After his triumphal entry into Jerusalem, just a few days before the crucifixion, a Pharisee came to Jesus, wanting to test him. He asked, “Teacher, which is the great commandment in the Law?” Jesus responded, “You shall love the Lord your God with all your heart and with all your soul and with all your mind. This is the great and first commandment.  And a second is like it: You shall love your neighbor as yourself. On these two commandments depend all the Law and the Prophets” (Matthew 22:36; 37-40 ESV).
Jesus made it clear that everything written in the Law and all the words delivered by the Prophets depend on love. Love of God and love of others. But have you ever felt like all the love-giving depends on you? After all, Jesus said that the biggest and greatest commandment is that we love God with everything we’ve got, and once we do that, we are supposed to scrape together whatever is left over and use it to love our neighbors! Have you ever felt like you’re in a one-sided love affair with God and you’re trying your best to love him with all your heart and soul and mind, and it’s so exhausting you just don’t have any love left over for everybody else?
If so, Beloved Friends, take heart and rejoice because you’ve got it backwards! Listen, 1 John 4:19 says, “We love [God] because he first loved us.” God’s love is not stingy, and it never runs out. God does not need us to love him first so that he can love us back. That is not what Jesus was saying to that doubting Pharisee!

Let’s examine what Jesus was talking about. Remember, he spoke to the Pharisee before the crucifixion happened, and the Pharisee – literally a lawyer – was trying to trick him into saying something that would contradict the Law. But Jesus had already proclaimed, “Do not think that I have come to abolish the Law or the Prophets; I have not come to abolish them but to fulfill them” (Matthew 5:17 ESV). Jesus fulfilled the Law because he was completely without sin: “For our sake he made him to be sin who knew no sin, so that in him we might become the righteousness of God” (2 Corinthians 5:21 ESV), and the very last chapter of Luke tells us that Jesus explained the fulfillment of all the Law and the Prophets concerning himself to the two disciples who walked with him on the road to Emmaus after the resurrection (Luke 24:27). And finally, Jesus told Nicodemus, a different Pharisee who visited him under the cover of night, “For God so loved the world, that he gave his only Son, that whoever believes in him should not perish but have eternal life. For God did not send his Son into the world to condemn the world, but in order that the world might be saved through him” (John 3:16-17 ESV).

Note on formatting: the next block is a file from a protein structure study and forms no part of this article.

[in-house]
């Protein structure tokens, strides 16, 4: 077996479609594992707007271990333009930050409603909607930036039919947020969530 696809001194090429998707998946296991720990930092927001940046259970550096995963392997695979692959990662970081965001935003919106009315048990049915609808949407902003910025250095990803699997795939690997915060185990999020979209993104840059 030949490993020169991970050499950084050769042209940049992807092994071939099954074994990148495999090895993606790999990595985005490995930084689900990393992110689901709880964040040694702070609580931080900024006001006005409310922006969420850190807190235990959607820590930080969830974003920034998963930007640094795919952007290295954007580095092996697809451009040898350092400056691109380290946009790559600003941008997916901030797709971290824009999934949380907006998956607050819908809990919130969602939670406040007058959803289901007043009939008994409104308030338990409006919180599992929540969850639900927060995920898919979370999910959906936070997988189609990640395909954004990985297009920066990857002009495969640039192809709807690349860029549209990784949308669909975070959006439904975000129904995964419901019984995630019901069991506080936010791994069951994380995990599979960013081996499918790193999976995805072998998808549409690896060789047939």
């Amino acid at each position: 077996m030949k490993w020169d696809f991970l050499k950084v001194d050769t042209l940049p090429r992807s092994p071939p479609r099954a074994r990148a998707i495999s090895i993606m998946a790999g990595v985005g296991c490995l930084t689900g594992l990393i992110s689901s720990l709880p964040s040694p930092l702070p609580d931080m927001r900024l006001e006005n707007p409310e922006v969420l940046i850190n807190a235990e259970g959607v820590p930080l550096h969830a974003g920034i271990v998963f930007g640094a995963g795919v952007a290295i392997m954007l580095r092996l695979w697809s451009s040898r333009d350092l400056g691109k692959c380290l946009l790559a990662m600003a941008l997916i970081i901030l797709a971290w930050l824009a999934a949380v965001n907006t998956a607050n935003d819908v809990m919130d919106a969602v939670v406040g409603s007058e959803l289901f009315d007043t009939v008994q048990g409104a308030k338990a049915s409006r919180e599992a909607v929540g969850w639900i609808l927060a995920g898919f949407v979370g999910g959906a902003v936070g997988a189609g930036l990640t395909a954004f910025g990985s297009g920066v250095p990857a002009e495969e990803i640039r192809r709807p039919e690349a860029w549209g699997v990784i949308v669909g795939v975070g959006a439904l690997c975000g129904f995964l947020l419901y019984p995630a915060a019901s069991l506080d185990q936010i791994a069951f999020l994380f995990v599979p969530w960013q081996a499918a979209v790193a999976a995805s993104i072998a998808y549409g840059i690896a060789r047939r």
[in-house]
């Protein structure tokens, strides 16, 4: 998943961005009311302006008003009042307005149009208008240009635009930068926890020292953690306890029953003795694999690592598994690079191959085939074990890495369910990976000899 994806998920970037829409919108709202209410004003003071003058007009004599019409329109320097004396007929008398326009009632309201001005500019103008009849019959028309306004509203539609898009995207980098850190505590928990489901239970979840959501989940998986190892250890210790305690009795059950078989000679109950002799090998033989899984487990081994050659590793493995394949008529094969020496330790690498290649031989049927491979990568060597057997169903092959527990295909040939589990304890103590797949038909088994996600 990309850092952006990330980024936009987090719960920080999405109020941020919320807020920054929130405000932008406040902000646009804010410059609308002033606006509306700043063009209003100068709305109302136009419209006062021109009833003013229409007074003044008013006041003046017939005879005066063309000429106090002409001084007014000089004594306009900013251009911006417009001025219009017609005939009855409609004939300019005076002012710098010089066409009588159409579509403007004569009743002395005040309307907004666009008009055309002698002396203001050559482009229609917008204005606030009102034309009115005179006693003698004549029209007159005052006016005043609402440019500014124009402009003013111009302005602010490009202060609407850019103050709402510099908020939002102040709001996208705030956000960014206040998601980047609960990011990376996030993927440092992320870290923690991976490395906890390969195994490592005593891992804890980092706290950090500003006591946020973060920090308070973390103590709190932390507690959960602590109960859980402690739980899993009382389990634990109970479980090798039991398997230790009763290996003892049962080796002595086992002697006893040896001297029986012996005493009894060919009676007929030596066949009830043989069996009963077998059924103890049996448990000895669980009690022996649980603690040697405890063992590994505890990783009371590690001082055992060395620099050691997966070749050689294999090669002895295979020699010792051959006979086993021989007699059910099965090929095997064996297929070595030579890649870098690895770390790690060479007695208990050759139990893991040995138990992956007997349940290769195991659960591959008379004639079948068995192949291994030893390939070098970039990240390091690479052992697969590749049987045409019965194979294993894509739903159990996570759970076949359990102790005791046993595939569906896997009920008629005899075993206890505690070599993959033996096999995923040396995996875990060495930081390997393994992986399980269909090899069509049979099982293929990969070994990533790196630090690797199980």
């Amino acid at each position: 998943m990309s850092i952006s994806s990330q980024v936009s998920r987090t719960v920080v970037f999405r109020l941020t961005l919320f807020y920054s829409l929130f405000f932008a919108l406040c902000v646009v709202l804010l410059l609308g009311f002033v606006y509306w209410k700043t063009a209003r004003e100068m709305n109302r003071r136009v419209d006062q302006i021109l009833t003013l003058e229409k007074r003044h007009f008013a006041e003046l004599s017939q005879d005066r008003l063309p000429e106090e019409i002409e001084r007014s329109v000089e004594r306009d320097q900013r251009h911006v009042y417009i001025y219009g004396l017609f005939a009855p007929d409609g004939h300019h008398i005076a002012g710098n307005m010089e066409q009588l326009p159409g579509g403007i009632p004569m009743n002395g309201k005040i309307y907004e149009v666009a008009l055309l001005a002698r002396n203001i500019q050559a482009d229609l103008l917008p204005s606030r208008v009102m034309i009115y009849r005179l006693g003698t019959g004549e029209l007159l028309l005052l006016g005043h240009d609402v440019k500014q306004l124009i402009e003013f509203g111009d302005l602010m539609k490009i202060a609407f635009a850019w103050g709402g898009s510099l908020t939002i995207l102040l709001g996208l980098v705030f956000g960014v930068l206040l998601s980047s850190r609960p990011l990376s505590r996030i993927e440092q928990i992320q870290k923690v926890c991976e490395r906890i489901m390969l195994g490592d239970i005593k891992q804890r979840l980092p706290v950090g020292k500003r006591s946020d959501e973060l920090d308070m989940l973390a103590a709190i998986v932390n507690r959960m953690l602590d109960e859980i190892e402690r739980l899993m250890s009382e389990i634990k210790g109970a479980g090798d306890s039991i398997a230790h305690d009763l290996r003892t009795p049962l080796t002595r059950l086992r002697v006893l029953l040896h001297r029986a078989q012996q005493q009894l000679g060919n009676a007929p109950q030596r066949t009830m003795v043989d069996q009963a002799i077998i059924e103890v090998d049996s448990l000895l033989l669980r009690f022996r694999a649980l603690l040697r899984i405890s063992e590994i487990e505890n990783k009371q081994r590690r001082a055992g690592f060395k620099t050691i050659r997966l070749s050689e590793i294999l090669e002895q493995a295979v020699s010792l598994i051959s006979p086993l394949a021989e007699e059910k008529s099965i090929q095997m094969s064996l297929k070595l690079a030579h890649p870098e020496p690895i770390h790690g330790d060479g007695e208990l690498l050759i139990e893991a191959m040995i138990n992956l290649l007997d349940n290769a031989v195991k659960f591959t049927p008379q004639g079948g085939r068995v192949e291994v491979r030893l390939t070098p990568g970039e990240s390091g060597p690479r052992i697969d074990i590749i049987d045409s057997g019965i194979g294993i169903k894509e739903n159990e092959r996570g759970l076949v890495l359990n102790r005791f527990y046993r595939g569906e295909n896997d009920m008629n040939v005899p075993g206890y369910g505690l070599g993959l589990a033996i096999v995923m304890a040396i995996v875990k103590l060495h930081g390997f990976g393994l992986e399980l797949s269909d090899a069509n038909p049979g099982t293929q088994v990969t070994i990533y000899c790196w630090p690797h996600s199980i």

God the Father sent God the Son into the world to save us. Not because God needs us to love him, but because he first loved us. God sent his Son into the world to save us, because he loves us. Jesus came to take the punishment for our sins to set us free from the curse of sin and death, because he loves us. We did not have to love him first. We couldn’t love him first, because we were lost in sin! Jesus had to bring the love of God to the world, before the world could even begin loving him back. “For God so loved the world that he sent his only begotten Son!”
You see, the Pharisee came to Jesus and asked him a question in terms of the Law. A question about commandments. Jesus answered the Pharisee in terms of Love. We can understand Jesus to have said something like, “Love fulfills the Law, and I am about to show you, in action, exactly what that means at the cross.” God is not demanding love from us. That idea is Pharisaical, based on the legalism of the Pharisees. That is why Jesus answered the Law in terms of Love. Because the greatest of these, is Love (See 1 Corinthians 13).

So, Beloved Friends, we don’t have to struggle to love God with all our heart, mind, soul, spirit, body or anything else, because God created us to be empty vessels. We are meant to be filled with God’s love, and an empty vessel cannot pour out. Before we can love God, or our neighbors, first we must be filled with the love of God – which we receive from God – so that his love in us is overflowing! We love from the overflow, not the emptiness! Therefore, loving God with all our might means bringing our empty selves to him to be filled with his love. God doesn’t need us to pour into him, he desires us to come to him so that he can fill us with his love, so we can then pour out to others. Come to God empty and go forth filled! To us it has been freely given so we can freely give! (See Matthew 10:8).